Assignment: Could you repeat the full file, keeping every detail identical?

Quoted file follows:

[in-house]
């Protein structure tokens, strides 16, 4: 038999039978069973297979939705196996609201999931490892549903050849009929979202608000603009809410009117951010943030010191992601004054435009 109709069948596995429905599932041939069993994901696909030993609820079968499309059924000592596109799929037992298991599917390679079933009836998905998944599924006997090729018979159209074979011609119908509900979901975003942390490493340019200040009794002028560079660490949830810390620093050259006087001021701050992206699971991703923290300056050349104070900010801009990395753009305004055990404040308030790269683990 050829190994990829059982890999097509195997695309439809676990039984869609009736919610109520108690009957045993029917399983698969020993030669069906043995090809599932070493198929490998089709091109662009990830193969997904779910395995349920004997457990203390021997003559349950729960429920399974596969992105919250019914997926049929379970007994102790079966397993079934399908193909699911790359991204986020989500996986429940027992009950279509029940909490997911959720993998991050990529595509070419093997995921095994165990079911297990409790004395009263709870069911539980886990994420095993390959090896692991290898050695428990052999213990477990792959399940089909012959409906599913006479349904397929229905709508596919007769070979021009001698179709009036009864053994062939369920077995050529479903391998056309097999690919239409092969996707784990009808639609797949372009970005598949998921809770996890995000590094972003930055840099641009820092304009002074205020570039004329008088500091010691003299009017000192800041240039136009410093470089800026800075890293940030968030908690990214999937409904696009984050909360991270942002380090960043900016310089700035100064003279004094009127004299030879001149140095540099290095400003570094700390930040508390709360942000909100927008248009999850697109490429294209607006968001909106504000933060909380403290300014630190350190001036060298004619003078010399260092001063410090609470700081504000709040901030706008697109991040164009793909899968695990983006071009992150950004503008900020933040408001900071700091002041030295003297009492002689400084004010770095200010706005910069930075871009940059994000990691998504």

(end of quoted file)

[in-house]
């Protein structure tokens, strides 16, 4: 038999039978069973297979939705196996609201999931490892549903050849009929979202608000603009809410009117951010943030010191992601004054435009 109709069948596995429905599932041939069993994901696909030993609820079968499309059924000592596109799929037992298991599917390679079933009836998905998944599924006997090729018979159209074979011609119908509900979901975003942390490493340019200040009794002028560079660490949830810390620093050259006087001021701050992206699971991703923290300056050349104070900010801009990395753009305004055990404040308030790269683990 050829190994990829059982890999097509195997695309439809676990039984869609009736919610109520108690009957045993029917399983698969020993030669069906043995090809599932070493198929490998089709091109662009990830193969997904779910395995349920004997457990203390021997003559349950729960429920399974596969992105919250019914997926049929379970007994102790079966397993079934399908193909699911790359991204986020989500996986429940027992009950279509029940909490997911959720993998991050990529595509070419093997995921095994165990079911297990409790004395009263709870069911539980886990994420095993390959090896692991290898050695428990052999213990477990792959399940089909012959409906599913006479349904397929229905709508596919007769070979021009001698179709009036009864053994062939369920077995050529479903391998056309097999690919239409092969996707784990009808639609797949372009970005598949998921809770996890995000590094972003930055840099641009820092304009002074205020570039004329008088500091010691003299009017000192800041240039136009410093470089800026800075890293940030968030908690990214999937409904696009984050909360991270942002380090960043900016310089700035100064003279004094009127004299030879001149140095540099290095400003570094700390930040508390709360942000909100927008248009999850697109490429294209607006968001909106504000933060909380403290300014630190350190001036060298004619003078010399260092001063410090609470700081504000709040901030706008697109991040164009793909899968695990983006071009992150950004503008900020933040408001900071700091002041030295003297009492002689400084004010770095200010706005910069930075871009940059994000990691998504």